As a rule I don’t write reviews for books that already have the spotlight upon them. After all, why bother? Clearly people have heard about this book and are already on board. This book is the exception.

So when I finished this book, I had to just stop and savour its magnificence. Absolutely heart-breakingly beautiful, funny, sad, whimsical. It was like a literary gastronomical event. I haven’t wanted to read anything else for nearly a week now, that’s how reluctant I was to let this book go.

This is a story narrated through the world view of Ted, single, socially isolated and sharing his life with his dachshund Lily. Lily and Ted converse. Thursday nights they talk about the merits of good looking boys, which actor is superior in looks and charisma. Lily has an octopus on her head, Ted has just noticed it; this is how the story begins.

Of course we know it's not an octopus, it's just a tumor and its connotations are downright ugly. In a superstitious bid to stave it off, an octopus becomes the creature taking up illegal residence on Lily’s head. The evil eight legged one converses with Ted, lazily refuses to move or even offer up any paltry sort of explanations as to why it is there.

What ensues is battle of wills, an epic Herculean quest to save Lily, to rid her of the octopus and in the interim, savour every moment in case the unthinkable happens.

We have Melville references, Murakami’s flair for introducing the fantastical into the every day, as in conversing with animals. If the thought of this just seems fundamentally wrong, clearly you are not an animal person and are unaware of the rich conversations it is possible to have with your four legged companions.

I love everything about this book, not the least bit smaltzy, or reliant on the tired old tropes to bring on the tears. After all, you know from the first page we’re dealing with the big C, no surprises there. I found myself approaching the final chapters and I just had to finish it, I could not put it off.

It was rush hour in the staff cafeteria and I sat with paper towels in hand mopping up those tears that just would not stop. What a book! What a writer! Best book of the year for me. Sigh, is it really over, can I start again?

Title: Lily and the Octopus
Author:  Steven Rowley

Reviewed by: Sue W (Central Library)

Sue W loves her fur babies equally but differently and used to administer time out to think about bad behaviours. However, since Patrick the fox arrived, she can no longer lock a miscreant in the spare room least Patrick is set upon.

11 October, 2016

Life at the bottom : the worldview that makes the underclass by Theodore Dalrymple

This was an awful read…
Yes, there we go folks, enjoy your week!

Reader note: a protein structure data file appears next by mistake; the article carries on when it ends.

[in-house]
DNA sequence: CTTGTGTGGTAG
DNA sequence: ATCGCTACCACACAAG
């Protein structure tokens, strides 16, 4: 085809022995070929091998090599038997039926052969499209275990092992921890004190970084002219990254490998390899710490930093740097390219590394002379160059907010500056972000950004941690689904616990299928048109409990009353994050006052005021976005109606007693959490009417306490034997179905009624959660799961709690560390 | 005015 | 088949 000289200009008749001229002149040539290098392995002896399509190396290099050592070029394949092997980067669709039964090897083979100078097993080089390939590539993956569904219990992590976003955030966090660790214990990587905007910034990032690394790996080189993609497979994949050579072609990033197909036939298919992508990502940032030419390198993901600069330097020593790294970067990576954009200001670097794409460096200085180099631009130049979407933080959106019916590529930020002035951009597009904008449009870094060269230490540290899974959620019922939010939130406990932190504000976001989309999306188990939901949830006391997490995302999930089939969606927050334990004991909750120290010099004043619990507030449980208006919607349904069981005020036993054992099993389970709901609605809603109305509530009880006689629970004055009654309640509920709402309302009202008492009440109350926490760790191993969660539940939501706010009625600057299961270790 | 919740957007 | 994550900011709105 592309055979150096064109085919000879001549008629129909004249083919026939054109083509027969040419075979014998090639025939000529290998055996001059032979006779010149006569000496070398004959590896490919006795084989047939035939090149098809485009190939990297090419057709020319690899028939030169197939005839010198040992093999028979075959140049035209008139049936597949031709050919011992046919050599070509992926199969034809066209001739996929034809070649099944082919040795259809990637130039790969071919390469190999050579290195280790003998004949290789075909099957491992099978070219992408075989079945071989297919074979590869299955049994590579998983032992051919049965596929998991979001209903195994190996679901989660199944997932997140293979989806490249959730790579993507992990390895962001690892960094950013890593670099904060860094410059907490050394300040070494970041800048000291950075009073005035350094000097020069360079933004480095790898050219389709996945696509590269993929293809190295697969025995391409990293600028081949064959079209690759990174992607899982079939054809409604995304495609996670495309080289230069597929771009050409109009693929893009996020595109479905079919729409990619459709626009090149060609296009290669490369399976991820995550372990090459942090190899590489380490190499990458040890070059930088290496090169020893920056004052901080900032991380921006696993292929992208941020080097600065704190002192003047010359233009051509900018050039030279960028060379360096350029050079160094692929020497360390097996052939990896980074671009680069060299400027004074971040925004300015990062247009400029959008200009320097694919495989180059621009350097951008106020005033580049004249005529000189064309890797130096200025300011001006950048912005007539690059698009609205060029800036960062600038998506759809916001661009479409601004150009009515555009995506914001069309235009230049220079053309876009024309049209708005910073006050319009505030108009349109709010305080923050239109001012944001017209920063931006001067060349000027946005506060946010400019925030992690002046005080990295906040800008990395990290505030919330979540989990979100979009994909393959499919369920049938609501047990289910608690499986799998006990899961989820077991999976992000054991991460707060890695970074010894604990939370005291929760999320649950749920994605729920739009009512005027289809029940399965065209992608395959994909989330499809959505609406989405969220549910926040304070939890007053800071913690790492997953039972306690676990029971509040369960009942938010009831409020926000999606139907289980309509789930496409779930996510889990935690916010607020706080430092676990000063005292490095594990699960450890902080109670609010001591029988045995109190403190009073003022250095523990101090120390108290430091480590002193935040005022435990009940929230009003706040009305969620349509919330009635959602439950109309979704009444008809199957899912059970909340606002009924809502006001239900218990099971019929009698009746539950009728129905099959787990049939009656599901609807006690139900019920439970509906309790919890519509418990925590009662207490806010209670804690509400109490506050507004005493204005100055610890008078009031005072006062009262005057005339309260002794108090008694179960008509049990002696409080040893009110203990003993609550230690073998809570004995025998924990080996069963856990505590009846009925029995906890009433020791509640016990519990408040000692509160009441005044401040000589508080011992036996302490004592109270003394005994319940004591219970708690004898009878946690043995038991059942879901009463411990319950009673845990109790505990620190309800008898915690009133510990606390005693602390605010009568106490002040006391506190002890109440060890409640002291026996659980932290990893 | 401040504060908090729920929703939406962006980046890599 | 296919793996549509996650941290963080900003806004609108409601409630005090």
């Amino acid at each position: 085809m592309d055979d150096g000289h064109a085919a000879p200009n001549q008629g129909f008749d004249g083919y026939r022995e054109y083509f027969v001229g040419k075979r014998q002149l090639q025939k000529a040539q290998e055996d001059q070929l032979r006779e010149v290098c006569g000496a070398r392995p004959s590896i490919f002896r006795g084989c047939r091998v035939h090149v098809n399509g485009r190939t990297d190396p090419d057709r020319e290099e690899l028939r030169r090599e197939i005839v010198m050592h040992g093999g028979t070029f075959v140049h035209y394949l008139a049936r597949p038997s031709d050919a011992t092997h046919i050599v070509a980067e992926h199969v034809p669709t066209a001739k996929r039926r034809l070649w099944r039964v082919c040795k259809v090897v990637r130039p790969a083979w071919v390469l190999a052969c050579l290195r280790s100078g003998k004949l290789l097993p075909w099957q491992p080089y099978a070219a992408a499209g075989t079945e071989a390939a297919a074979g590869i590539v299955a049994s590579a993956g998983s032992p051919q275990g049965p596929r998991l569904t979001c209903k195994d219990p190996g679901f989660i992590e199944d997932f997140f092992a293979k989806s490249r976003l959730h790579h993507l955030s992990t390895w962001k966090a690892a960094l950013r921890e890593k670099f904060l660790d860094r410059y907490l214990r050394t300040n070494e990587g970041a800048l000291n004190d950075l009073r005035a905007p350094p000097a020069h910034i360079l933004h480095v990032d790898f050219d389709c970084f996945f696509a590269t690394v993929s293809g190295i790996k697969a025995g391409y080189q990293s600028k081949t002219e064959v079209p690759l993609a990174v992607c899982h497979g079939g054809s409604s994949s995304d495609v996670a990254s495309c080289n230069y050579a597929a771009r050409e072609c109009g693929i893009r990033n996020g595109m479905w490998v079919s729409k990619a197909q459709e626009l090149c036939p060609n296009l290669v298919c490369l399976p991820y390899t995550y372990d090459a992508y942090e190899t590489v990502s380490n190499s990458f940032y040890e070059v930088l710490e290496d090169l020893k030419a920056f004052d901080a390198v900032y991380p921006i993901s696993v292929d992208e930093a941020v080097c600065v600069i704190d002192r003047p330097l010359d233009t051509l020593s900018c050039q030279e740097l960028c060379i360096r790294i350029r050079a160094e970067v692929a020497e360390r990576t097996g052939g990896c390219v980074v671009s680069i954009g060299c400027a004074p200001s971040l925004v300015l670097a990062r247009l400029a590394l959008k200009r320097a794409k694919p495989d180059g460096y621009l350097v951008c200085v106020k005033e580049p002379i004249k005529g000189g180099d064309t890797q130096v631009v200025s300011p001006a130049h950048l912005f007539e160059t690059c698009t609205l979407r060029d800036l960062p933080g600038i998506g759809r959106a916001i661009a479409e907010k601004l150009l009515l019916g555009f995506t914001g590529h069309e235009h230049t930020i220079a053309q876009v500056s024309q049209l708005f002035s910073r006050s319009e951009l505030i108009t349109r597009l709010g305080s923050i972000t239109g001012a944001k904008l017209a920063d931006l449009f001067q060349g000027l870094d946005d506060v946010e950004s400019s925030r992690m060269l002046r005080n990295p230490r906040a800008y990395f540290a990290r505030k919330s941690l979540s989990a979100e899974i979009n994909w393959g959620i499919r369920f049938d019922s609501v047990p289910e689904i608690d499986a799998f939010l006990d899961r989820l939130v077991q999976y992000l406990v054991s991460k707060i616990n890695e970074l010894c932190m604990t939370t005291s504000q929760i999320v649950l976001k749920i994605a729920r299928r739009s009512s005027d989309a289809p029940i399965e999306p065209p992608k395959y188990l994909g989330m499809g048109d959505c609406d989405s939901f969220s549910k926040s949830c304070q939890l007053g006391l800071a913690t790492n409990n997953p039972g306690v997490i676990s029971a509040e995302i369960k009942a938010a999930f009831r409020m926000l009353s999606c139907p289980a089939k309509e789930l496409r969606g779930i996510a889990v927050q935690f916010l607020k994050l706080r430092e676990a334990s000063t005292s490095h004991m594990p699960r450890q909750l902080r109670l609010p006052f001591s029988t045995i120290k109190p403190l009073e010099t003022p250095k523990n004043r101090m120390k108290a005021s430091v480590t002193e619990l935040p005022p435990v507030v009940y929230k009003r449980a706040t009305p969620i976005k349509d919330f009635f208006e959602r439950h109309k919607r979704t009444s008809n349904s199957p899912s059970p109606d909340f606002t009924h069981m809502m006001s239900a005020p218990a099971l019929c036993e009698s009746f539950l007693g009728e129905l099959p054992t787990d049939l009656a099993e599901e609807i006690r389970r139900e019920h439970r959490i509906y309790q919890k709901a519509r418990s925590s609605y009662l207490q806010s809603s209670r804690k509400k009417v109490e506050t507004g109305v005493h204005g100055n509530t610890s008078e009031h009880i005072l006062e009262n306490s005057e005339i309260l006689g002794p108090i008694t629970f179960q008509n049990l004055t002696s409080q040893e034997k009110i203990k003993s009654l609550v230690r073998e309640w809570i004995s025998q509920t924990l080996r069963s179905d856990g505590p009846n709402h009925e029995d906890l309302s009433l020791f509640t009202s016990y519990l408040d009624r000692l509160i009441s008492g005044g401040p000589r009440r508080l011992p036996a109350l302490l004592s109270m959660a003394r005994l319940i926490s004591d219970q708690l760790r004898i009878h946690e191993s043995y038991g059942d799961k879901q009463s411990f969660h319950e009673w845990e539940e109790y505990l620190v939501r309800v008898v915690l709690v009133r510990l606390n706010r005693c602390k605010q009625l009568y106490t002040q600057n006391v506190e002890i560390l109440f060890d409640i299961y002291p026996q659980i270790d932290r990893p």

Sorry, what I mean is if you have trouble dealing with pretty dire human stories that are given no real avenue for change (probably one of my criticisms of Mr Dalrymples writing), then be prepared for some depressing stories when you pick up this book.

Couple this with a sneering tone as our pretentious author descends from his high horse to aid and listen to the 'hoi polio' and their ‘self-induced’ problems, while railing on liberal thinkers and idiotic educationists. (._.)

“Woah, why did you pick this book then, you amazing person?”

Because it’s really good! For all his criticisms of the lower classes and societies ‘blending’, his points are often worthy of thought. The vivid, raw and (presumably) true anecdotes are compelling, tragic and sad, told with appropriate detachment and tinged with black humour in some cases:

Domestic violence, criminal responsibility, declining education standards, declining police standards, police anger, willful ignorance by the upper echelons of society and government… I'd like to say it gets brighter...

This book isn’t new (most of the articles are set before the turn of the century), but it is both good and relevant. Despite its strong conservative leanings, it is more than worth a look and Dalrymple’s language is immaculate. There’s even a chapter on his visit to New Zealand (we get a good kicking too)!

Read it.

Title: Life at the bottom: the worldview that makes the underclass
Author: Theodore Dalrymple

James W still hasn’t seen the film Titanic. Since he hasn’t seen it… does it truly exist (and therefore deserve 11 academy awards)? James is familiar with the anthropic principle.

10 October, 2016

Who cooked Adam Smith’s dinner? : a story about women and economics by Katrine Marçal

Did you ever sit in a macroeconomic lecture, staring blankly at a graph while your professor droned on? (I did) ..or perhaps you glance over the business section of the paper just to turn to Sideswipe at the back? (I do) Perhaps once you borrowed Economics for Dummies but didn’t get past the first three pages before you gave it up for a creative piece of Fiction (guilty).
If this is sounds like you, or if you are simply interested in a new view point of economics and its impact on how the world works, then order your copy of Katrine Marçal’s book Who cooked Adam Smith’s Dinner?.

The book is a feminist view of economics. Adam Smith was the “father of political economy” who shaped our modern understanding. He built a theory based around self-interest and rational choices. Acting in our own self-interest is the foundation upon which capitalism has thrived, and the concept of the ‘economic man’ ingrained itself into our society.

This book systematically works through the skewed lens of Adam Smith and economic theorists since - pointing to their gaps. From unpaid, undervalued labour, to the potential consequences future generations will face. Every page has its own anecdote that will have you reconsidering the world we live in.